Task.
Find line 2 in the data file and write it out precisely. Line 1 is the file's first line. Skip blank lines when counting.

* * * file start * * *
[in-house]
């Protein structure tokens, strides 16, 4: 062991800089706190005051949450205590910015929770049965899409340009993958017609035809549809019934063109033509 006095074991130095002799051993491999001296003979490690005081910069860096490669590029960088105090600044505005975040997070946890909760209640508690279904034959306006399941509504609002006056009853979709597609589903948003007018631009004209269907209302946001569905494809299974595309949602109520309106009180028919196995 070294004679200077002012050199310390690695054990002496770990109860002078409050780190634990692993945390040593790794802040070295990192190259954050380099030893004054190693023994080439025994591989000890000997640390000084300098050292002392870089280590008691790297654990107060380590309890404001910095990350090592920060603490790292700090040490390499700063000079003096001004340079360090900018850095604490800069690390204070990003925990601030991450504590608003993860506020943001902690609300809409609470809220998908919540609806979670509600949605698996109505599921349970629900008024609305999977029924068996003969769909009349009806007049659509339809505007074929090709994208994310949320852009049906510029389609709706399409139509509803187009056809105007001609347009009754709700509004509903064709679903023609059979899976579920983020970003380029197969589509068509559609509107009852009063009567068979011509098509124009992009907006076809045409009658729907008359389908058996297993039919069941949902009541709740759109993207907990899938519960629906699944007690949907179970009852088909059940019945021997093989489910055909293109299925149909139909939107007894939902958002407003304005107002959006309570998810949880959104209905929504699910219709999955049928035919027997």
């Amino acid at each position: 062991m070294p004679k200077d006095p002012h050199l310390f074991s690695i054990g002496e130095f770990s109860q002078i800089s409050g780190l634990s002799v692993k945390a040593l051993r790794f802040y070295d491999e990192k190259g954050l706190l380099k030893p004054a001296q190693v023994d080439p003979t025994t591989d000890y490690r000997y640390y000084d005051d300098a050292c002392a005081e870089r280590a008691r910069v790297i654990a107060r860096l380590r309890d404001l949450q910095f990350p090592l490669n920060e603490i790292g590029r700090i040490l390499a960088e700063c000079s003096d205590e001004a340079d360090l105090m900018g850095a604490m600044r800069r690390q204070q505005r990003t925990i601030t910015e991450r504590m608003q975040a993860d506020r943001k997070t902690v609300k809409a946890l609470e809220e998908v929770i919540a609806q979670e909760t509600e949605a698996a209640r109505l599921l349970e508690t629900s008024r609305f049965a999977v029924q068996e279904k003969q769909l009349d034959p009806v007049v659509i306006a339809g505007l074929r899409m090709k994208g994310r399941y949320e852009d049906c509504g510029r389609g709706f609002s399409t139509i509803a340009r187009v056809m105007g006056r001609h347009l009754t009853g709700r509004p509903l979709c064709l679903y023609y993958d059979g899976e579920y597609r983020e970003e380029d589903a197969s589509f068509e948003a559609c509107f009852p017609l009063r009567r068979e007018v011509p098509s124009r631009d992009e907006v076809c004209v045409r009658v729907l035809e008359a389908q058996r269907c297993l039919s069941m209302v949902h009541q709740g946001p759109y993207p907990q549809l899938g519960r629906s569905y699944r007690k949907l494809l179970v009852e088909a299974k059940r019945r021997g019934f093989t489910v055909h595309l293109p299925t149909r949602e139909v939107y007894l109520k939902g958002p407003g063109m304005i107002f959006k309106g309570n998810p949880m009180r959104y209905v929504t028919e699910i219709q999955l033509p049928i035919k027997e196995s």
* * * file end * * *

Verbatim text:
């Protein structure tokens, strides 16, 4: 062991800089706190005051949450205590910015929770049965899409340009993958017609035809549809019934063109033509 006095074991130095002799051993491999001296003979490690005081910069860096490669590029960088105090600044505005975040997070946890909760209640508690279904034959306006399941509504609002006056009853979709597609589903948003007018631009004209269907209302946001569905494809299974595309949602109520309106009180028919196995 070294004679200077002012050199310390690695054990002496770990109860002078409050780190634990692993945390040593790794802040070295990192190259954050380099030893004054190693023994080439025994591989000890000997640390000084300098050292002392870089280590008691790297654990107060380590309890404001910095990350090592920060603490790292700090040490390499700063000079003096001004340079360090900018850095604490800069690390204070990003925990601030991450504590608003993860506020943001902690609300809409609470809220998908919540609806979670509600949605698996109505599921349970629900008024609305999977029924068996003969769909009349009806007049659509339809505007074929090709994208994310949320852009049906510029389609709706399409139509509803187009056809105007001609347009009754709700509004509903064709679903023609059979899976579920983020970003380029197969589509068509559609509107009852009063009567068979011509098509124009992009907006076809045409009658729907008359389908058996297993039919069941949902009541709740759109993207907990899938519960629906699944007690949907179970009852088909059940019945021997093989489910055909293109299925149909139909939107007894939902958002407003304005107002959006309570998810949880959104209905929504699910219709999955049928035919027997």